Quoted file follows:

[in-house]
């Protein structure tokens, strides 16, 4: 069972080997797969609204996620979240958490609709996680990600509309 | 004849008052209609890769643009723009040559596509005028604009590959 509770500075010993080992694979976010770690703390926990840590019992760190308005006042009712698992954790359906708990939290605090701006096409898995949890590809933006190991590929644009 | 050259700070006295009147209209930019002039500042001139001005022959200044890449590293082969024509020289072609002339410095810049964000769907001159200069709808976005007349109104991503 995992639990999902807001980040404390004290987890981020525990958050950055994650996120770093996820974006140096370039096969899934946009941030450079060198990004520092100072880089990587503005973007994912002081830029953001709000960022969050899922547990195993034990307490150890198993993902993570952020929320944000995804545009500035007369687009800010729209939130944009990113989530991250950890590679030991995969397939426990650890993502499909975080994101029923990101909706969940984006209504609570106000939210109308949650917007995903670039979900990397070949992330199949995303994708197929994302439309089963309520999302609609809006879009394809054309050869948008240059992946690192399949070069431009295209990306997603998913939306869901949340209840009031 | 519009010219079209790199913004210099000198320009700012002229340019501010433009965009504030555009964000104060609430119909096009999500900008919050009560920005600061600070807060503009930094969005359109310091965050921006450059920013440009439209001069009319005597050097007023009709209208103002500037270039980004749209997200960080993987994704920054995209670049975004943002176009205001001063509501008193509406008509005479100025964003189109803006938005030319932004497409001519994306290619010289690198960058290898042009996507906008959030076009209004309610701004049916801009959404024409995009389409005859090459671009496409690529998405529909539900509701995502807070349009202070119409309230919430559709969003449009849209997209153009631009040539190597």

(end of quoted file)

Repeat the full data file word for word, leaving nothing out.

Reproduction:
[in-house]
């Protein structure tokens, strides 16, 4: 069972080997797969609204996620979240958490609709996680990600509309 | 004849008052209609890769643009723009040559596509005028604009590959 509770500075010993080992694979976010770690703390926990840590019992760190308005006042009712698992954790359906708990939290605090701006096409898995949890590809933006190991590929644009 | 050259700070006295009147209209930019002039500042001139001005022959200044890449590293082969024509020289072609002339410095810049964000769907001159200069709808976005007349109104991503 995992639990999902807001980040404390004290987890981020525990958050950055994650996120770093996820974006140096370039096969899934946009941030450079060198990004520092100072880089990587503005973007994912002081830029953001709000960022969050899922547990195993034990307490150890198993993902993570952020929320944000995804545009500035007369687009800010729209939130944009990113989530991250950890590679030991995969397939426990650890993502499909975080994101029923990101909706969940984006209504609570106000939210109308949650917007995903670039979900990397070949992330199949995303994708197929994302439309089963309520999302609609809006879009394809054309050869948008240059992946690192399949070069431009295209990306997603998913939306869901949340209840009031 | 519009010219079209790199913004210099000198320009700012002229340019501010433009965009504030555009964000104060609430119909096009999500900008919050009560920005600061600070807060503009930094969005359109310091965050921006450059920013440009439209001069009319005597050097007023009709209208103002500037270039980004749209997200960080993987994704920054995209670049975004943002176009205001001063509501008193509406008509005479100025964003189109803006938005030319932004497409001519994306290619010289690198960058290898042009996507906008959030076009209004309610701004049916801009959404024409995009389409005859090459671009496409690529998405529909539900509701995502807070349009202070119409309230919430559709969003449009849209997209153009631009040539190597």